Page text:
The goal of Customer Discovery interviews is to validate or disprove your assumptions. This can be accomplished through two distinct phases:
There are several good reasons to combine the Problem and the Solution Interviews into a single interview: it saves time, you often only have limited access to your interviewees so you might as well take advantage of the time they will give you, or you want to get insight on the opportunity faster.
Haven’t developed the solution yet? That isn’t a problem. In fact, it is preferable as you will gain a LOT of valuable information from the interviews that will shape the solution and your marketing strategy. In this case, start with the Problem Interview and leave the Solution Interview for a time when you have the solution/product defined.
Customer interviews help to answer the following key questions:
In this blog post we will be discussing The Problem Interview.
You will not be asking them direct questions about your product, only the challenges they are experiencing that you expect your product will solve.
Exactly what information you’re seeking can determine how you go about gathering it. A telephone call or an in-person meeting is typically the best starting point, because they are personal and you can expand on topics as the conversation flows organically. However, if you’re trying to reach a remote customer or get a large number of responses, an online survey or email might be more appropriate. Surveys are helpful when you already know what questions to ask and you are looking for quantitative results. Interviews help identify which questions to ask.
Depending on the topic, interviews typically take 15 to 40 minutes, and focus on qualitative answers. You are trying to determine what you don’t know, so your goal is to keep asking until you understand “why?” You should aim to complete at least 12 interviews. Complete more interviews if you are still learning new, valuable information, or the information you have gained is inconclusive.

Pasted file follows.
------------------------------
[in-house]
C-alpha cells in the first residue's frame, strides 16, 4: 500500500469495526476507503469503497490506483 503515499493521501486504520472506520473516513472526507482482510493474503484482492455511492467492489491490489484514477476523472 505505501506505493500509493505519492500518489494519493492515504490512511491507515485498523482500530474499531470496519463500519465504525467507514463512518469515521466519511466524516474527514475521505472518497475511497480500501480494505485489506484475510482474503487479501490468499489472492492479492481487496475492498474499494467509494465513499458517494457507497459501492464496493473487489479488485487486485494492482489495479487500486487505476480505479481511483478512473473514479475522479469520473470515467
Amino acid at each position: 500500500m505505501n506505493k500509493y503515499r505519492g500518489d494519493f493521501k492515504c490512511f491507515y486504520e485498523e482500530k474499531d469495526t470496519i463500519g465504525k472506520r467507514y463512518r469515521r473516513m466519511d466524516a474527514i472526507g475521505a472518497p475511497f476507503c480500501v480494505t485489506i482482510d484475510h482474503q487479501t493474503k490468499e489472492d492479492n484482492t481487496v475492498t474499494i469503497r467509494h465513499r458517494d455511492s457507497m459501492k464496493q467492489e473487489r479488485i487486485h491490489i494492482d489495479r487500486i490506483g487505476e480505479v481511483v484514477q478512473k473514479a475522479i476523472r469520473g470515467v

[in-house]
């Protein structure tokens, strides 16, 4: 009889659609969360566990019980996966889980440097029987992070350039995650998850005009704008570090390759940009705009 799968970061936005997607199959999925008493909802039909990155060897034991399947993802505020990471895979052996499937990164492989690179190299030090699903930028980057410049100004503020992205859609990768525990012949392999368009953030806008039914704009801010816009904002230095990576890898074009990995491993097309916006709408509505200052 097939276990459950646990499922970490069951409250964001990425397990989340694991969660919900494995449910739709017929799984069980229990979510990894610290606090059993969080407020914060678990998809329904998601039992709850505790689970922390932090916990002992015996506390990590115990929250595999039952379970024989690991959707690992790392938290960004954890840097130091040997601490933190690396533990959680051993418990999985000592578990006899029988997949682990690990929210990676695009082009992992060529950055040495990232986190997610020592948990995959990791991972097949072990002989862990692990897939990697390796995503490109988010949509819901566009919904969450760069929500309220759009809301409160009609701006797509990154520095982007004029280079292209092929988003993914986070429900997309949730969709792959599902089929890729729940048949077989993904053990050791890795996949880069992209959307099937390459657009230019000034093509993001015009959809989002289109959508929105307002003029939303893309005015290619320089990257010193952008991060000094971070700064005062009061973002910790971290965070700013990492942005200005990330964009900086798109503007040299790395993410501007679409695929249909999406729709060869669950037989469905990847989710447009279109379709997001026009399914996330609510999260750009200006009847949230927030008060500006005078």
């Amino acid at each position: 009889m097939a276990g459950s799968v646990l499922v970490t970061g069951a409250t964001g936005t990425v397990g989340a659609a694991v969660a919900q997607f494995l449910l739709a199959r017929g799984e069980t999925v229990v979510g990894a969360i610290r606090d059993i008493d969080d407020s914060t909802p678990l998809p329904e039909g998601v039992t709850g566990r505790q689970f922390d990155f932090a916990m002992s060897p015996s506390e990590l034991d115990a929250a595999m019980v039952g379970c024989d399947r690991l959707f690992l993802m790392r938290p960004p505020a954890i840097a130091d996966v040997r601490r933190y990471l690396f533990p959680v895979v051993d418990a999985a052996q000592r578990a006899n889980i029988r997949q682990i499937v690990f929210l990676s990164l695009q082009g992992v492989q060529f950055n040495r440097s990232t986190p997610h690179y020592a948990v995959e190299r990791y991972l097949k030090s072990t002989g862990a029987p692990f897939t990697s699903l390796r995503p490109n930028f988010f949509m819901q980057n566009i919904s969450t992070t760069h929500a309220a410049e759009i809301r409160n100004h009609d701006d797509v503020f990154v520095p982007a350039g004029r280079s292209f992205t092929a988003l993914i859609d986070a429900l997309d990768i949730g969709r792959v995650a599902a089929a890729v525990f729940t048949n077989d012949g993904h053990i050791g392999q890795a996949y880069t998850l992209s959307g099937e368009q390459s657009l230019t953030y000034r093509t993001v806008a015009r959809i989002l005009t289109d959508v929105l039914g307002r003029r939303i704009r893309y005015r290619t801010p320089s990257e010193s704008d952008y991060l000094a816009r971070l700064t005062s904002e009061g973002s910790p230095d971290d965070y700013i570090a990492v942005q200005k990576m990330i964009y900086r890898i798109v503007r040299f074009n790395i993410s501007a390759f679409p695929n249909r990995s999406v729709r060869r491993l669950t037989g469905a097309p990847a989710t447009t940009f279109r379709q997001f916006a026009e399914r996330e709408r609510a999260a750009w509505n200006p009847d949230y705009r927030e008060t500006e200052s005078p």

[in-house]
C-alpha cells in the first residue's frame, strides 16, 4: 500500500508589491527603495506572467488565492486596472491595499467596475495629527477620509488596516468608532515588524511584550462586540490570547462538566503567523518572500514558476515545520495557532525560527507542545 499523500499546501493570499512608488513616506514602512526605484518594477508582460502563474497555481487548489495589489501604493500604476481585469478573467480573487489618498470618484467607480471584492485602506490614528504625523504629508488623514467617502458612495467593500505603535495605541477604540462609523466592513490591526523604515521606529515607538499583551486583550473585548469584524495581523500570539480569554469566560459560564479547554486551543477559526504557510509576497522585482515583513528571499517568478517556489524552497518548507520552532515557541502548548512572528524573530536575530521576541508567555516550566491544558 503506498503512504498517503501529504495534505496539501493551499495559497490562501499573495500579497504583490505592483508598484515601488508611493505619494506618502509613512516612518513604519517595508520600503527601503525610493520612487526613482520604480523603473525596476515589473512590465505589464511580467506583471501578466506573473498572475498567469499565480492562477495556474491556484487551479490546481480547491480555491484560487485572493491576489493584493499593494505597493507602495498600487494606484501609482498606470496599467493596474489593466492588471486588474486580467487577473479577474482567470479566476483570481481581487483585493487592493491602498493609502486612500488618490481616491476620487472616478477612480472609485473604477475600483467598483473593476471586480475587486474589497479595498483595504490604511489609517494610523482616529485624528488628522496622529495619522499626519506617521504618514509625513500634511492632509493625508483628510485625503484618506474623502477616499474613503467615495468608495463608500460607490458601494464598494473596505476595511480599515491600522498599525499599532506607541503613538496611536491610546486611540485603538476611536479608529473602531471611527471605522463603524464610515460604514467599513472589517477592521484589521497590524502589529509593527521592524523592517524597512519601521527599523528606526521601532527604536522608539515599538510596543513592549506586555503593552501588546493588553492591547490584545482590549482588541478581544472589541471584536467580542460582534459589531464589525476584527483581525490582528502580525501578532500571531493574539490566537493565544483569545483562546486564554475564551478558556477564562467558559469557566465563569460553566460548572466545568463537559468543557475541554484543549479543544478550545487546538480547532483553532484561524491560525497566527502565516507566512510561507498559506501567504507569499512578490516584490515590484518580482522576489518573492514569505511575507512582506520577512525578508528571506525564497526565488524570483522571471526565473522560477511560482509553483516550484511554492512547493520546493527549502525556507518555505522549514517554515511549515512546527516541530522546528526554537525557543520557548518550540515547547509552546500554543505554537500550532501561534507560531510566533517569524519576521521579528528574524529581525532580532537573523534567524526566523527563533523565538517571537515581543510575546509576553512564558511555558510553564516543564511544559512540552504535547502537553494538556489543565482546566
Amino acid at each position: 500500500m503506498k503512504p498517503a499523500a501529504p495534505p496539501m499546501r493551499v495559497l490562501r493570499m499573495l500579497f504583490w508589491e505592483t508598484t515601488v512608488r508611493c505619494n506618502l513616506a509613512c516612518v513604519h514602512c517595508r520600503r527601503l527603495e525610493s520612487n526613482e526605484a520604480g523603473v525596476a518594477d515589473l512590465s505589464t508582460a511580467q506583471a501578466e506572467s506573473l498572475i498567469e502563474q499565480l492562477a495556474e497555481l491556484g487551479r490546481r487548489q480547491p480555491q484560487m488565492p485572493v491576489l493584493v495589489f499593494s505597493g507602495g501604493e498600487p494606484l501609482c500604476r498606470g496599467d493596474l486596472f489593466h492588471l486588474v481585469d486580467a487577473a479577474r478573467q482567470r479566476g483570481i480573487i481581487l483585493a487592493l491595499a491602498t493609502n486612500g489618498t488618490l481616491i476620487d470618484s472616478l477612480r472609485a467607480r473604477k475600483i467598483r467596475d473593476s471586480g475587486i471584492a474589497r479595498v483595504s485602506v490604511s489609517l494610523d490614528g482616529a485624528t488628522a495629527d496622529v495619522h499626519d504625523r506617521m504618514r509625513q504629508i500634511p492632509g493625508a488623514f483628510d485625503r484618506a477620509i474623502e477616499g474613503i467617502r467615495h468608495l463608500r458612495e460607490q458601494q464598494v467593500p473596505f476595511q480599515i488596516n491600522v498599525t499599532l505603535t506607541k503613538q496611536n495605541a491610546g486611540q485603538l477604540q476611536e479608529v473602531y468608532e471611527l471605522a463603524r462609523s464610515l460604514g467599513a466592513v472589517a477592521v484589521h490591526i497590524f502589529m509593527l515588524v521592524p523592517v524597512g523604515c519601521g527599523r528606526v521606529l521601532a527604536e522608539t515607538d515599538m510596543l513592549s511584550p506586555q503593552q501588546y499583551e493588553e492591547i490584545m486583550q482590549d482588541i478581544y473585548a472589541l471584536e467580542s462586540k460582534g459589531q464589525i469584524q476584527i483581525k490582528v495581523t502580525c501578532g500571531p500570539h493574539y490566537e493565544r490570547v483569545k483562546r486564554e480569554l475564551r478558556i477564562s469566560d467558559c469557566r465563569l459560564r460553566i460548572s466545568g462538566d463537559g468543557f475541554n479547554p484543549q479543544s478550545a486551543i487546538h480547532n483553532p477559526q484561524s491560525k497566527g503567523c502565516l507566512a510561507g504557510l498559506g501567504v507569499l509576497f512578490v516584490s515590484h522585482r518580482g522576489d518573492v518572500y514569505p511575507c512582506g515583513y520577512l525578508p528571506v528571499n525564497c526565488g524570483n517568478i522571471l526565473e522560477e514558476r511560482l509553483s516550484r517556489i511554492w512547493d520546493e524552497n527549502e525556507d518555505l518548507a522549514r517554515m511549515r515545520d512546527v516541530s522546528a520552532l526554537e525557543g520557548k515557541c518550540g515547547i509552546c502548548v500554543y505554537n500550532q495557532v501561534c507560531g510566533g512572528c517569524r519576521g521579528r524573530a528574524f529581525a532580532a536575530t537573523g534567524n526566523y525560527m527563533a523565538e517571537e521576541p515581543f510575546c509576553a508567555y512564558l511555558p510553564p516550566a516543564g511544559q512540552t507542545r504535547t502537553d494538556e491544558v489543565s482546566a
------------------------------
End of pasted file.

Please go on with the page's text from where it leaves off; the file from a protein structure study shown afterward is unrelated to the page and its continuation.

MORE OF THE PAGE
If customer feedback supports that the solution you’ve created likely will solve their problems, that’s great. But what if you could do even more? In addition to inquiring about your customers’ needs, make sure to ask them about their wants. You might find customers desire a feature that would only be a small addition or tweak to your product, but would then serve as a huge competitive differentiator in the market.
Don’t forget to ask what solution your potential customer is currently using, if any, to solve their problem. This is a great way to get an idea of which competitors are already in your space, and whether or not they’re adequately satisfying the needs of the market. Sometimes a competitor’s advantage might be entirely from being first-to-market, but customers would be open to an alternative if one was available.
Don’t feel intimidated by other businesses occupying the same niche as yours. If anything, their presence highlights a promising opportunity. If you can provide a more compelling brand, or provide better value, there may be an attractive opportunity here for you.
If customers are easy to find and contact for interviews, and are receptive to speaking with you, great! Chances are you will find it easier selling to them in the future.
Your customers will also tell you where they would expect to find your product advertised. Ask about what magazines, journals, or other publications they typically read. Inquire about which conferences or trade shows they attend or recommend you attending in the future. Asking your customers where they are currently getting their information and finding solutions to solve their problem will tell you where they will expect your product when it becomes available. Identifying the best channels through which to market and sell your product now will spare you hours of digging and testing later.
Prospective customers should be your direct source of information about how to develop, market, and deliver your product.
For more on Customer Discovery, check out How To Conduct Solution Interviews
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